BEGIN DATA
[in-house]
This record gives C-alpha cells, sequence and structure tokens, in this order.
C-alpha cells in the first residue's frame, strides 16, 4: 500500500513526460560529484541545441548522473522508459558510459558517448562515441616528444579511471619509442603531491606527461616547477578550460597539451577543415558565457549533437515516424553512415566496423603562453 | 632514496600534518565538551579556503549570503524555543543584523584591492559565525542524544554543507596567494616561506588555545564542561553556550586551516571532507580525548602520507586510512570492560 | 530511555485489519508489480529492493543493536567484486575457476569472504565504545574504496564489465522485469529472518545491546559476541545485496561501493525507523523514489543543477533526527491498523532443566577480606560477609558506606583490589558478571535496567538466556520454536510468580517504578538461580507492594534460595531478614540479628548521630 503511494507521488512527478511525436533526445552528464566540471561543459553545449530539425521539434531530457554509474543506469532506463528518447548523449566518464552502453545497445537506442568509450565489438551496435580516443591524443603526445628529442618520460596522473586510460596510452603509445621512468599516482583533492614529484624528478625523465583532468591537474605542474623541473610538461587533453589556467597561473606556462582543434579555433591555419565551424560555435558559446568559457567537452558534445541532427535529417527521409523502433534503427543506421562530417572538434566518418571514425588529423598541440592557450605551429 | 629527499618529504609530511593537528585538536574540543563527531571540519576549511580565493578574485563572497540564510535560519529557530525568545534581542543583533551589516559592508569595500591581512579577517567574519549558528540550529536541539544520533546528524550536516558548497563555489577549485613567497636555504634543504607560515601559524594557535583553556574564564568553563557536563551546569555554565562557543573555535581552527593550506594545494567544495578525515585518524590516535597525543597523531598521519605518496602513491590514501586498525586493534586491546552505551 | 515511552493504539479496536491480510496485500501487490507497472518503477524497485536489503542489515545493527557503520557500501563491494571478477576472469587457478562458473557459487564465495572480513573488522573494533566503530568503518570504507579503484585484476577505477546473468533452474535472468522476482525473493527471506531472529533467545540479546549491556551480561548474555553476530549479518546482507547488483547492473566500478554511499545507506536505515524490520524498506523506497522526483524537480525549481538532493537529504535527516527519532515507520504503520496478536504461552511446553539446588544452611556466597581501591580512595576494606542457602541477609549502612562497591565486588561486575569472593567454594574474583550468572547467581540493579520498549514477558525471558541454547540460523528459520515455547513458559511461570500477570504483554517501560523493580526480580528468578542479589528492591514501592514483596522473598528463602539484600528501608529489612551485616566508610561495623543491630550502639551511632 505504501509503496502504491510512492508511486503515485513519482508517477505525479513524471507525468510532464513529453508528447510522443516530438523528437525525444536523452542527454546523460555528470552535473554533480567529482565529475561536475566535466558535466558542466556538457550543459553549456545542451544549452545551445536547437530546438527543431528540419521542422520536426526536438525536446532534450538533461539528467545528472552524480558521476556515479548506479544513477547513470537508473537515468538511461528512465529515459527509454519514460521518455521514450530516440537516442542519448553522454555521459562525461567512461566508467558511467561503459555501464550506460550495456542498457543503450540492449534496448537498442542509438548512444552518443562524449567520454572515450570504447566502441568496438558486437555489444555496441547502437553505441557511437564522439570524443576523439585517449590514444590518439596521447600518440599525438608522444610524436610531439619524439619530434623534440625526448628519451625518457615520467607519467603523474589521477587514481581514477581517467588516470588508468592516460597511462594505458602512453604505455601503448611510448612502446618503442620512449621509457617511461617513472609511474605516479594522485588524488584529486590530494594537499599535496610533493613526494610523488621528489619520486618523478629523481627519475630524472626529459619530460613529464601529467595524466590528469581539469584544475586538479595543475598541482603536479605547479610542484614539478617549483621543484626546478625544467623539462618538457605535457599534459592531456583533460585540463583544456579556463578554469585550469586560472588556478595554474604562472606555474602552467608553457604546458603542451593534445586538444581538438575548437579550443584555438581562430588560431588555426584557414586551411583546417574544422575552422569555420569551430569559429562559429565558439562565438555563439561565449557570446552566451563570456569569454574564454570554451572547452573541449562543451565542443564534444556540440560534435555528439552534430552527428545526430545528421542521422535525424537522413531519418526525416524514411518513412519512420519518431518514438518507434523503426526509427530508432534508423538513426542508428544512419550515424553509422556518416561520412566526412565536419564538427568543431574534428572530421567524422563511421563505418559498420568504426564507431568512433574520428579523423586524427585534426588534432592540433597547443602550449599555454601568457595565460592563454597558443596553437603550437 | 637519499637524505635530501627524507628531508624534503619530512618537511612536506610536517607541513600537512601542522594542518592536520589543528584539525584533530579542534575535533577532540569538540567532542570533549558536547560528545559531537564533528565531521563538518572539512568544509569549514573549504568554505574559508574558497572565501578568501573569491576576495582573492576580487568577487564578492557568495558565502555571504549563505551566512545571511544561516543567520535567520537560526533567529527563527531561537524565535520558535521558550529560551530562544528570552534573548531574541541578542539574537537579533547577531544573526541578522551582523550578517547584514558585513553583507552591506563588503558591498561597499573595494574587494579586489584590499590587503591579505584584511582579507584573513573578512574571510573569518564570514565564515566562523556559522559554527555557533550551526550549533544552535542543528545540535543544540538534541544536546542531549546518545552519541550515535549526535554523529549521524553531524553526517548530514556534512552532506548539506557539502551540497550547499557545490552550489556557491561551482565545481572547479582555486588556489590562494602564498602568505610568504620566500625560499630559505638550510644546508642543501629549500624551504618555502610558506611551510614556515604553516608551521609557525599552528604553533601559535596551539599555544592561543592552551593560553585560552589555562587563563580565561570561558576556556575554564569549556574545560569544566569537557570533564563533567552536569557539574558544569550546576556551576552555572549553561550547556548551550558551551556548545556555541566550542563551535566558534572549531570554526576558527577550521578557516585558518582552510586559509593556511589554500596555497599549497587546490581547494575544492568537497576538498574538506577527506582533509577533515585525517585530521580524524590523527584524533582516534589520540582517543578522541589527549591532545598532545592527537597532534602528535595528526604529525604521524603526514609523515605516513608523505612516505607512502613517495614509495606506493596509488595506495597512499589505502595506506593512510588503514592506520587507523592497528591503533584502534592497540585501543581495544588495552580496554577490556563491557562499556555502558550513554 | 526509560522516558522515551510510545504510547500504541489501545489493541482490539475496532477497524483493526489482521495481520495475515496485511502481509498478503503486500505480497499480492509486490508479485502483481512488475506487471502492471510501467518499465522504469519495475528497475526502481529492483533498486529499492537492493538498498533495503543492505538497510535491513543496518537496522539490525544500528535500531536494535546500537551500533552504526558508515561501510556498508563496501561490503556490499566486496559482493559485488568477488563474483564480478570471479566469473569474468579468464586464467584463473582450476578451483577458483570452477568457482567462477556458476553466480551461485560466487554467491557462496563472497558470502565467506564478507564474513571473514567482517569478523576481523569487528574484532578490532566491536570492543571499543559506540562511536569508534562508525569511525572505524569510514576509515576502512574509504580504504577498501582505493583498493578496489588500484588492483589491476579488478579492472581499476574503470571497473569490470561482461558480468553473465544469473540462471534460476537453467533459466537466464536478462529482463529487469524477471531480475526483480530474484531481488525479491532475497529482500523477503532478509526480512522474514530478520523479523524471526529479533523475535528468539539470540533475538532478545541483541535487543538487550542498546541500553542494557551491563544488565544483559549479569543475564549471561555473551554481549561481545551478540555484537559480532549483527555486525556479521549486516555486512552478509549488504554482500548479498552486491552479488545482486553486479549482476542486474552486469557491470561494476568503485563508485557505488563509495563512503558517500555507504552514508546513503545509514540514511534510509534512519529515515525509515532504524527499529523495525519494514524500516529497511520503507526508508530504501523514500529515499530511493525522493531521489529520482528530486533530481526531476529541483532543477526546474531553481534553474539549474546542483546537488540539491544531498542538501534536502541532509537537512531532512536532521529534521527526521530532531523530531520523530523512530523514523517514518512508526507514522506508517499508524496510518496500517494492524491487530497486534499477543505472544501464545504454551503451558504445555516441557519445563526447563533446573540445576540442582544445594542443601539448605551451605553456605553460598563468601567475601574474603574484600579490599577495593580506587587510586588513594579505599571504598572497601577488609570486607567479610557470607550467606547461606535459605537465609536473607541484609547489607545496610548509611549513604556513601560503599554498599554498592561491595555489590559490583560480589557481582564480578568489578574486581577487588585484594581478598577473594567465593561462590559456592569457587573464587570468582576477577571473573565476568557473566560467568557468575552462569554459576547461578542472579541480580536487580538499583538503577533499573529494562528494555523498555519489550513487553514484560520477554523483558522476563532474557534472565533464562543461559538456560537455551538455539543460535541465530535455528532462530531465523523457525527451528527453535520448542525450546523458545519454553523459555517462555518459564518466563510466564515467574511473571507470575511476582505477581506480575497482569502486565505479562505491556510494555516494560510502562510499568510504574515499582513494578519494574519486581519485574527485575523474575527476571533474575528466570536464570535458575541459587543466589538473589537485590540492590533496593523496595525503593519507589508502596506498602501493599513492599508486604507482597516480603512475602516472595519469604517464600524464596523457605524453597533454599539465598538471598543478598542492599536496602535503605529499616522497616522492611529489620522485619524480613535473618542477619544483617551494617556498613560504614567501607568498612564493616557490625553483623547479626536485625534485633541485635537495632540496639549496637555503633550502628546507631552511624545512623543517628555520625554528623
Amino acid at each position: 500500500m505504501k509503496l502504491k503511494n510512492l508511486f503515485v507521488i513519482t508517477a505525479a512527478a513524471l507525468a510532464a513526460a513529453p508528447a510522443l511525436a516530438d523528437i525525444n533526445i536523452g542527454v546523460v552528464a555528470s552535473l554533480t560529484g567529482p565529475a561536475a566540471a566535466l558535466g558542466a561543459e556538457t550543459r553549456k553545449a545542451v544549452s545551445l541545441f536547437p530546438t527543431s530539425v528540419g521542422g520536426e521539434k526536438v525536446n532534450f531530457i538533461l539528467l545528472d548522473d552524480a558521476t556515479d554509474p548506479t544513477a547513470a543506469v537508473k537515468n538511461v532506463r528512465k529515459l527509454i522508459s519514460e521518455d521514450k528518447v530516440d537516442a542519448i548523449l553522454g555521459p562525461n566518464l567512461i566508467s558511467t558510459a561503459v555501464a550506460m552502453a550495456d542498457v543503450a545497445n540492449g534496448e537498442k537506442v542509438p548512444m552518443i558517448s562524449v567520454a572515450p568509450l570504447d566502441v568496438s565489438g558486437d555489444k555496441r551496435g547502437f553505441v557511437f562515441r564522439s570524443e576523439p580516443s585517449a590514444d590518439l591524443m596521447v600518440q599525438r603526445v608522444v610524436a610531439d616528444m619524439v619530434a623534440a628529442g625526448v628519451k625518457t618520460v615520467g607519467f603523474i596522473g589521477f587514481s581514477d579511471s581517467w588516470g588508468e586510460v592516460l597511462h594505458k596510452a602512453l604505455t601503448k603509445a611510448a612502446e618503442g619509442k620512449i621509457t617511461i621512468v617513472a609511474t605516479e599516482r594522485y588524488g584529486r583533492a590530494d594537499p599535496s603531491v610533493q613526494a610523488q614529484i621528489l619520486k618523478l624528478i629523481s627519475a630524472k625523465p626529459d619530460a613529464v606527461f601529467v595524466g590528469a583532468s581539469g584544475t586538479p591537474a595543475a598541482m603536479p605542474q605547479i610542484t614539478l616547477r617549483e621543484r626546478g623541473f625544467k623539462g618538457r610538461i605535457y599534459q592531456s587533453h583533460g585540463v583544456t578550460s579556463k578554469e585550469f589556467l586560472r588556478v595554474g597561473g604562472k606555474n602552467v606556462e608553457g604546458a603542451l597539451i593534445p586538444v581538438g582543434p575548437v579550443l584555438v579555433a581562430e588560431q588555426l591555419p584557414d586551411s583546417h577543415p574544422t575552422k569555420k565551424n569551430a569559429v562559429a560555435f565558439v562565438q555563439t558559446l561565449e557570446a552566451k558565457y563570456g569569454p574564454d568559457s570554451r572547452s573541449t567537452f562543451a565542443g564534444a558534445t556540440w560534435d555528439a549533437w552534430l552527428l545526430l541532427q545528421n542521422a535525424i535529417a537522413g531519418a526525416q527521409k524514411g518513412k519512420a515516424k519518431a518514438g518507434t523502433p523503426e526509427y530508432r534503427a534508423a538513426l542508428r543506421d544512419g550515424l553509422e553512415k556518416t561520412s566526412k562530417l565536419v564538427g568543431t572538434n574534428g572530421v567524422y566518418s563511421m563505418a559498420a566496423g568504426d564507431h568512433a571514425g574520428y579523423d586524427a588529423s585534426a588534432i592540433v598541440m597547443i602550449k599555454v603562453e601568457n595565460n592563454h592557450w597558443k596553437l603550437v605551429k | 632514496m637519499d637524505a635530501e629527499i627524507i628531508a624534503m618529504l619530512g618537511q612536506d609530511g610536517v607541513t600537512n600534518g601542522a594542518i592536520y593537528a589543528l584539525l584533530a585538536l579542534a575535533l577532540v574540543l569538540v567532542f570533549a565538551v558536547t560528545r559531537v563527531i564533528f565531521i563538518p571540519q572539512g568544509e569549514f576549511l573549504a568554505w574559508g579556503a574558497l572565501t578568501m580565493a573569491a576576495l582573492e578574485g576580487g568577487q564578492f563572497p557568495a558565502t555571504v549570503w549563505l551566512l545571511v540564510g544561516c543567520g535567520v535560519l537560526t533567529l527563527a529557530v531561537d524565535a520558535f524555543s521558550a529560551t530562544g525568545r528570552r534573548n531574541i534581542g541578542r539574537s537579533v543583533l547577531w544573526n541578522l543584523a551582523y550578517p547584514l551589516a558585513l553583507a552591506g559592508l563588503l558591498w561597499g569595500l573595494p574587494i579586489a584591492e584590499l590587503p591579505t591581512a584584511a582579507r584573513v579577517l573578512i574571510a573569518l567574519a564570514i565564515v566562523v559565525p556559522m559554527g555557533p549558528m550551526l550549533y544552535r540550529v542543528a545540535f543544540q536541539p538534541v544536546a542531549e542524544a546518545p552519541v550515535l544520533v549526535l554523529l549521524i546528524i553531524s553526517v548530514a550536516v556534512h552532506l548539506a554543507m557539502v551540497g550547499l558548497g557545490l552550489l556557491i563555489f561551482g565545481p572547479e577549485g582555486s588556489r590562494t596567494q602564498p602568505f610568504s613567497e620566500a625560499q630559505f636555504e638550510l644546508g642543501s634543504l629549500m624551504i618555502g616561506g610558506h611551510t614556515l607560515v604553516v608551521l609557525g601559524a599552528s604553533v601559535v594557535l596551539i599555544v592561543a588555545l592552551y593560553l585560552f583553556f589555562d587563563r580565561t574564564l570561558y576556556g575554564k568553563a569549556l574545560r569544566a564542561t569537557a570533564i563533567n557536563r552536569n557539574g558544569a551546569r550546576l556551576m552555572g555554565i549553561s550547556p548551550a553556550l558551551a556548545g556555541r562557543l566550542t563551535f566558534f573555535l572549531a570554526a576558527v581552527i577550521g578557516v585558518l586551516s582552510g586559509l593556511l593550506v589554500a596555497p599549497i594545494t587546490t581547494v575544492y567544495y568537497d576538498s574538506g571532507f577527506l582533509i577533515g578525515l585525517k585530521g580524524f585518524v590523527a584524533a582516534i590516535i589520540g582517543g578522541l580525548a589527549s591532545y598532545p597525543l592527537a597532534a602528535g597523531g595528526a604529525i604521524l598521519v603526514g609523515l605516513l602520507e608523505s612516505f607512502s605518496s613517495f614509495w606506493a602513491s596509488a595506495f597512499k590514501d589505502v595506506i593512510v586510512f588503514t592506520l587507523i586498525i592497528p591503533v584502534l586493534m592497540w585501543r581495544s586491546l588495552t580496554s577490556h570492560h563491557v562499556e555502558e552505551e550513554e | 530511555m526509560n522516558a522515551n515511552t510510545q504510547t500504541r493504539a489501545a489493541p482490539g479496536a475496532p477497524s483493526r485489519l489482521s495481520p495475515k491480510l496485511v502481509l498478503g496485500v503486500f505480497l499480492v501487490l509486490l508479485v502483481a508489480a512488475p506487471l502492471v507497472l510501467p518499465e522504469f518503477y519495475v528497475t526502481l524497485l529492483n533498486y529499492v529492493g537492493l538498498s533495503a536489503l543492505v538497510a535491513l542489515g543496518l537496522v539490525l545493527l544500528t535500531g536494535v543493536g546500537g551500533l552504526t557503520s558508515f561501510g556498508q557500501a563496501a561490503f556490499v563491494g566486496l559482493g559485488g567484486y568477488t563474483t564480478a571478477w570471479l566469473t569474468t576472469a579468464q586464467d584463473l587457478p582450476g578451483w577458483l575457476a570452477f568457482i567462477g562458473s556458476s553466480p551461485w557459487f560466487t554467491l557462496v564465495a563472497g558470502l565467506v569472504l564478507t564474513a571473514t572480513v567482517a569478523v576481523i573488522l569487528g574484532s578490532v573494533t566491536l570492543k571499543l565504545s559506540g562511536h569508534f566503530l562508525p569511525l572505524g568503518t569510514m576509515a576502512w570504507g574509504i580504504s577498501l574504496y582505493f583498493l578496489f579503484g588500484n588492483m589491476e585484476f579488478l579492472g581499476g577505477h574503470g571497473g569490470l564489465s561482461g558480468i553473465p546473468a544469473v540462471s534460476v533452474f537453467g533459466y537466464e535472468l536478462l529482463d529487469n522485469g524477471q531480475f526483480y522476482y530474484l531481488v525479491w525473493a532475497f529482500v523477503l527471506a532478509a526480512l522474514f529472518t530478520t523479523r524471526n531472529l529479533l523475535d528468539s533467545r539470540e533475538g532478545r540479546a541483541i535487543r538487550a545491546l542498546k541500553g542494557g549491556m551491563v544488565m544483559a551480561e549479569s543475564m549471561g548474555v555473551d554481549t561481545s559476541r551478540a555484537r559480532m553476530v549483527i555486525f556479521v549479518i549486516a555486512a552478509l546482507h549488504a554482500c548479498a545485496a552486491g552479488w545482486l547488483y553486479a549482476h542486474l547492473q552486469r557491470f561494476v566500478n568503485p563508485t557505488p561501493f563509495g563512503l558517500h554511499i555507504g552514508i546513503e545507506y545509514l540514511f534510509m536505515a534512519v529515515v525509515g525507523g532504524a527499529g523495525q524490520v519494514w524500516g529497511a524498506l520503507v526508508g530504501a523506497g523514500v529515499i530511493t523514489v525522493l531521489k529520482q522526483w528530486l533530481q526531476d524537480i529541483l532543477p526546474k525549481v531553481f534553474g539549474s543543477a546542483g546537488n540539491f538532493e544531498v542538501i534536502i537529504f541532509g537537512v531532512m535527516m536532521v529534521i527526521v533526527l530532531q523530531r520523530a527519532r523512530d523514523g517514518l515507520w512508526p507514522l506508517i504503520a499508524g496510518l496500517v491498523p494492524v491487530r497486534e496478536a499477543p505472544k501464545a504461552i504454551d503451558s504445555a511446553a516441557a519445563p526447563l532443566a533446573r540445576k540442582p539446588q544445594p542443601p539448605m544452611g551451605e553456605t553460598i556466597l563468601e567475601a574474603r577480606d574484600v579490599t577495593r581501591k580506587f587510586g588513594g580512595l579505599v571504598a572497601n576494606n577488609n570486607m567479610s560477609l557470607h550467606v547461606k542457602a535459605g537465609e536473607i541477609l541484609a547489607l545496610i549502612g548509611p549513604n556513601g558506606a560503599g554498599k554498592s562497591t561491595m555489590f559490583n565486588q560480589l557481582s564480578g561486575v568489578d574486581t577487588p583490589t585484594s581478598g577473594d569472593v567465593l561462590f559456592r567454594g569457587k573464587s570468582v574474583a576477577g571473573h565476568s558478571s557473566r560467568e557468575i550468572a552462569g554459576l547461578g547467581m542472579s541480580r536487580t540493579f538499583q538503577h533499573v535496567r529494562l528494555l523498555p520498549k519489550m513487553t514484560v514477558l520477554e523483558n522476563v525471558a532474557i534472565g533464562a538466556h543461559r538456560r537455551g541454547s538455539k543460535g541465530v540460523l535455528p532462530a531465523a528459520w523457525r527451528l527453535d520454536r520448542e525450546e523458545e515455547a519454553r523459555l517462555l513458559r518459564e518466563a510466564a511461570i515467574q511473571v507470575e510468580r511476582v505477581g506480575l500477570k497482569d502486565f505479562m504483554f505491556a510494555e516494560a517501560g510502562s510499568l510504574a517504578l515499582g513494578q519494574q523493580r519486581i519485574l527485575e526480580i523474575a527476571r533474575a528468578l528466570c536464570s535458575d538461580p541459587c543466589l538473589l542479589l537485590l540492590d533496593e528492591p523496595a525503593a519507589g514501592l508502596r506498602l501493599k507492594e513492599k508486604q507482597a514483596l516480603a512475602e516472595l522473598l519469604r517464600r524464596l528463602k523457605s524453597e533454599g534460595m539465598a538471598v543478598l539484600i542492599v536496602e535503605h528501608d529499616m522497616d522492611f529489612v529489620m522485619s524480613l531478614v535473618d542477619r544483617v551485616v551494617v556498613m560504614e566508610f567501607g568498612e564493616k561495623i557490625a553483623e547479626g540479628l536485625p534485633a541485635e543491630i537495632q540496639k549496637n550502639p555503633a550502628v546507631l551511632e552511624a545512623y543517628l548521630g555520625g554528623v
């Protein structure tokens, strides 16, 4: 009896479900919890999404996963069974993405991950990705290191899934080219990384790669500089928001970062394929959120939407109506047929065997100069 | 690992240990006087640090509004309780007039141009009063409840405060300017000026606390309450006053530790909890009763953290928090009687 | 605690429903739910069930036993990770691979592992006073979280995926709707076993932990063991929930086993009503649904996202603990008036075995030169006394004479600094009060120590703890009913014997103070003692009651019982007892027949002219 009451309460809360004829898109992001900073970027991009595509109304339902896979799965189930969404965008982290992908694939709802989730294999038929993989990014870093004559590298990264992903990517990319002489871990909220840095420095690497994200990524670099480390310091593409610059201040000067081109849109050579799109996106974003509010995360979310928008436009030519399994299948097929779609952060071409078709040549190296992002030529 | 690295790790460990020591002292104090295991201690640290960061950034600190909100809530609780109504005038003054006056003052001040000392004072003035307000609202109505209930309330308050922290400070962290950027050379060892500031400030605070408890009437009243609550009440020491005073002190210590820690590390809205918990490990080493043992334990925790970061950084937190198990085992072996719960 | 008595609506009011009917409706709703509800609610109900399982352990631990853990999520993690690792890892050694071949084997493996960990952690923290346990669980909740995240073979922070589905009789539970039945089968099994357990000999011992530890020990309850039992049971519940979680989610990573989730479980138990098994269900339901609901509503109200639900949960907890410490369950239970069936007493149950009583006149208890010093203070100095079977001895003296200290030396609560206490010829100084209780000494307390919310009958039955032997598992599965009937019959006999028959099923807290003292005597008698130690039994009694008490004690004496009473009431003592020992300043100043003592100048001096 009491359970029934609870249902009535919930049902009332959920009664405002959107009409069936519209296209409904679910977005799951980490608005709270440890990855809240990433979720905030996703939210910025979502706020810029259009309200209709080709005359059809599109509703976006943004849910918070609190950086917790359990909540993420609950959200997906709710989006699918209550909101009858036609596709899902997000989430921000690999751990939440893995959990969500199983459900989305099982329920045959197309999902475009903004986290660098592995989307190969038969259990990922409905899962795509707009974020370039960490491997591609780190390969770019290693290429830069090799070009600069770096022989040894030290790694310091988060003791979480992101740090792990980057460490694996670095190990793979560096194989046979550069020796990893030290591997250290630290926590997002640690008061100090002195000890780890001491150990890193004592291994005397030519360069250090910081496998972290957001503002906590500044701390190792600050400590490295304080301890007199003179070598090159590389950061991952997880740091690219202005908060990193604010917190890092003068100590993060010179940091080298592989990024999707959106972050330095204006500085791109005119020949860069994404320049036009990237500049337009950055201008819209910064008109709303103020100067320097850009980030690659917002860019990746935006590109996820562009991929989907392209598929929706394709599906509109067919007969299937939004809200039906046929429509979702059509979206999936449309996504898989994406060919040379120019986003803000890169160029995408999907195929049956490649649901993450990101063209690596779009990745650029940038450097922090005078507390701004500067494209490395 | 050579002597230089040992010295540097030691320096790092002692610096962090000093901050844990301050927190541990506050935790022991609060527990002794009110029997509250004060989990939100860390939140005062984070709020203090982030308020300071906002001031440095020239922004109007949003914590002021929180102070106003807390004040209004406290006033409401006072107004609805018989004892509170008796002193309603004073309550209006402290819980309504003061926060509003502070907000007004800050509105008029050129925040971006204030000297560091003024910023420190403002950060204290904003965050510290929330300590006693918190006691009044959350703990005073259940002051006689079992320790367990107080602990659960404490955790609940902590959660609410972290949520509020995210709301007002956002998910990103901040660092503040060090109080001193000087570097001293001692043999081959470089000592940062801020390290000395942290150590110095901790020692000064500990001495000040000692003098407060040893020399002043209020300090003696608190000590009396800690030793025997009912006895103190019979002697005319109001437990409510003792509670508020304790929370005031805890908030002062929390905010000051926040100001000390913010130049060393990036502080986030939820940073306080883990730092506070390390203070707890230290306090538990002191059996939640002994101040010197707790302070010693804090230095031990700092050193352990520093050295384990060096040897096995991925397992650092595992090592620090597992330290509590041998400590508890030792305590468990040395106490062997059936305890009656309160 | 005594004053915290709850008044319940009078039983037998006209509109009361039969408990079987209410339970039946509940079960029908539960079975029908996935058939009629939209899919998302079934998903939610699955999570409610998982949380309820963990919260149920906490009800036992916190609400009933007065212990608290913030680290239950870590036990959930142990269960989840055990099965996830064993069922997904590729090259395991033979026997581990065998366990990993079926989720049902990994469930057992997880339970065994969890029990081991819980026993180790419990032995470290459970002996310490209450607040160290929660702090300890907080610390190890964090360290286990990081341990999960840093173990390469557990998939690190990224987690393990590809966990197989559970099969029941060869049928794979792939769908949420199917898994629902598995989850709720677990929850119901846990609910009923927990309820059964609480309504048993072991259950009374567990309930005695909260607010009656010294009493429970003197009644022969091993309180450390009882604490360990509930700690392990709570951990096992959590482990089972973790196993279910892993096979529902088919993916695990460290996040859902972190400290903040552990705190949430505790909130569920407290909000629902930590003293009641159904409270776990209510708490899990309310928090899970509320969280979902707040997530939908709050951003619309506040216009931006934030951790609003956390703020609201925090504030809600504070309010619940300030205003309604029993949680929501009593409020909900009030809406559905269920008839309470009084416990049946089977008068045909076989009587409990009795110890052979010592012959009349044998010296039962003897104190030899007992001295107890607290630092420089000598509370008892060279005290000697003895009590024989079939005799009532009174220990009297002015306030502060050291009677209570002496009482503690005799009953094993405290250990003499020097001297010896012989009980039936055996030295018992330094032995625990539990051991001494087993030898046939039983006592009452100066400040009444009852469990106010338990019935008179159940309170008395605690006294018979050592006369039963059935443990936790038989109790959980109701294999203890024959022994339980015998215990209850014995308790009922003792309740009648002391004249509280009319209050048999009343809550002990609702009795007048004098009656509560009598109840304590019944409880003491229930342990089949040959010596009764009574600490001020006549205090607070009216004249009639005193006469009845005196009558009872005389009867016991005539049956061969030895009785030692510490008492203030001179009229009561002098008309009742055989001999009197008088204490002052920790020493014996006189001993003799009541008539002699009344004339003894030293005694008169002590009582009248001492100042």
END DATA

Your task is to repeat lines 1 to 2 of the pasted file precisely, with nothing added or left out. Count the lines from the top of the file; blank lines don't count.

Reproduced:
[in-house]
This record gives C-alpha cells, sequence and structure tokens, in this order.